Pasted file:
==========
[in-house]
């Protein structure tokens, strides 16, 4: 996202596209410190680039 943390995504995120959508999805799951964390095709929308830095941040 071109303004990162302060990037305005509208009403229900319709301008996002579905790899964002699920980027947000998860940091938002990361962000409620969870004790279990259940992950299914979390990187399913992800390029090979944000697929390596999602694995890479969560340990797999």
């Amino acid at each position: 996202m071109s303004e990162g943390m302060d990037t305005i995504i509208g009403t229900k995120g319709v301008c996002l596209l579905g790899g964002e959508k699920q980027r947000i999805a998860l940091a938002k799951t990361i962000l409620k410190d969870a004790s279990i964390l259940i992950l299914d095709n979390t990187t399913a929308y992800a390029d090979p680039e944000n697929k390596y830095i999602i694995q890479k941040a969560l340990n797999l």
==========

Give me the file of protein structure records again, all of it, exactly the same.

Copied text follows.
[in-house]
């Protein structure tokens, strides 16, 4: 996202596209410190680039 943390995504995120959508999805799951964390095709929308830095941040 071109303004990162302060990037305005509208009403229900319709301008996002579905790899964002699920980027947000998860940091938002990361962000409620969870004790279990259940992950299914979390990187399913992800390029090979944000697929390596999602694995890479969560340990797999």
């Amino acid at each position: 996202m071109s303004e990162g943390m302060d990037t305005i995504i509208g009403t229900k995120g319709v301008c996002l596209l579905g790899g964002e959508k699920q980027r947000i999805a998860l940091a938002k799951t990361i962000l409620k410190d969870a004790s279990i964390l259940i992950l299914d095709n979390t990187t399913a929308y992800a390029d090979p680039e944000n697929k390596y830095i999602i694995q890479k941040a969560l340990n797999l």